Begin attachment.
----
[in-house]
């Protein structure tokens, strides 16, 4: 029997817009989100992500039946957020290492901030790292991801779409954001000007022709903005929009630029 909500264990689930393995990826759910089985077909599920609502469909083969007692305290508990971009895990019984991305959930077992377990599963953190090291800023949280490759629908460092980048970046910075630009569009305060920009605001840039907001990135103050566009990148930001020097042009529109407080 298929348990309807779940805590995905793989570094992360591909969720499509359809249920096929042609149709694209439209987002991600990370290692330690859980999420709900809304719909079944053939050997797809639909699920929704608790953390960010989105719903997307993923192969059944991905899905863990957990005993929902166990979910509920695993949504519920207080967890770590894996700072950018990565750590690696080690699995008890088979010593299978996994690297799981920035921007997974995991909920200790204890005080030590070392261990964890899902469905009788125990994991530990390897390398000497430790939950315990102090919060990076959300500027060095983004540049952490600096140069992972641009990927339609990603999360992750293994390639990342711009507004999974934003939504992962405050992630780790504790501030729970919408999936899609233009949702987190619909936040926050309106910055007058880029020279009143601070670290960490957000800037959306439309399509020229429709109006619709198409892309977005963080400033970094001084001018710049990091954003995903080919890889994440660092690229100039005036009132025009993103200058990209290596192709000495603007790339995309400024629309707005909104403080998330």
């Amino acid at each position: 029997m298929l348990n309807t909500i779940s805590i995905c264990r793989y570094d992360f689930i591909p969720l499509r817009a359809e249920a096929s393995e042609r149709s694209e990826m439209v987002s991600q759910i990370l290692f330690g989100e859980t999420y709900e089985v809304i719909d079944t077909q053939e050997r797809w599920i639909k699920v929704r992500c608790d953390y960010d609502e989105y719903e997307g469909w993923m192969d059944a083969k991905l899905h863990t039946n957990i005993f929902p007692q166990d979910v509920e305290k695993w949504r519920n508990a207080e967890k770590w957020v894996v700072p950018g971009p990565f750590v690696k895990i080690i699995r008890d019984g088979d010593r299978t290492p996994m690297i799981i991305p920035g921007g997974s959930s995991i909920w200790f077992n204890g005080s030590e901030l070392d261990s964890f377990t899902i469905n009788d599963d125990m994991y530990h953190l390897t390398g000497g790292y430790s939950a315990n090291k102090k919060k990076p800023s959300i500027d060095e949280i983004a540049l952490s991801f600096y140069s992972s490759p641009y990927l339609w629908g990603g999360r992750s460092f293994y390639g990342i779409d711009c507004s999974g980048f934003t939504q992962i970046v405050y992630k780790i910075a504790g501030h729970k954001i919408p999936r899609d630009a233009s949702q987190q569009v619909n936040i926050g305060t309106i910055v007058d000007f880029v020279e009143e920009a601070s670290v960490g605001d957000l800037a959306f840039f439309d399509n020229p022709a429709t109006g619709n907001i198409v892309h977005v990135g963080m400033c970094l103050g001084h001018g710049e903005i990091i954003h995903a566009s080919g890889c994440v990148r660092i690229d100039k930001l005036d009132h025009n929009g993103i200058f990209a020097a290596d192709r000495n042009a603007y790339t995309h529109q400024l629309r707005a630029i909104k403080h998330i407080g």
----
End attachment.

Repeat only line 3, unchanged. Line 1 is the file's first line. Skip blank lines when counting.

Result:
């Amino acid at each position: 029997m298929l348990n309807t909500i779940s805590i995905c264990r793989y570094d992360f689930i591909p969720l499509r817009a359809e249920a096929s393995e042609r149709s694209e990826m439209v987002s991600q759910i990370l290692f330690g989100e859980t999420y709900e089985v809304i719909d079944t077909q053939e050997r797809w599920i639909k699920v929704r992500c608790d953390y960010d609502e989105y719903e997307g469909w993923m192969d059944a083969k991905l899905h863990t039946n957990i005993f929902p007692q166990d979910v509920e305290k695993w949504r519920n508990a207080e967890k770590w957020v894996v700072p950018g971009p990565f750590v690696k895990i080690i699995r008890d019984g088979d010593r299978t290492p996994m690297i799981i991305p920035g921007g997974s959930s995991i909920w200790f077992n204890g005080s030590e901030l070392d261990s964890f377990t899902i469905n009788d599963d125990m994991y530990h953190l390897t390398g000497g790292y430790s939950a315990n090291k102090k919060k990076p800023s959300i500027d060095e949280i983004a540049l952490s991801f600096y140069s992972s490759p641009y990927l339609w629908g990603g999360r992750s460092f293994y390639g990342i779409d711009c507004s999974g980048f934003t939504q992962i970046v405050y992630k780790i910075a504790g501030h729970k954001i919408p999936r899609d630009a233009s949702q987190q569009v619909n936040i926050g305060t309106i910055v007058d000007f880029v020279e009143e920009a601070s670290v960490g605001d957000l800037a959306f840039f439309d399509n020229p022709a429709t109006g619709n907001i198409v892309h977005v990135g963080m400033c970094l103050g001084h001018g710049e903005i990091i954003h995903a566009s080919g890889c994440v990148r660092i690229d100039k930001l005036d009132h025009n929009g993103i200058f990209a020097a290596d192709r000495n042009a603007y790339t995309h529109q400024l629309r707005a630029i909104k403080h998330i407080g």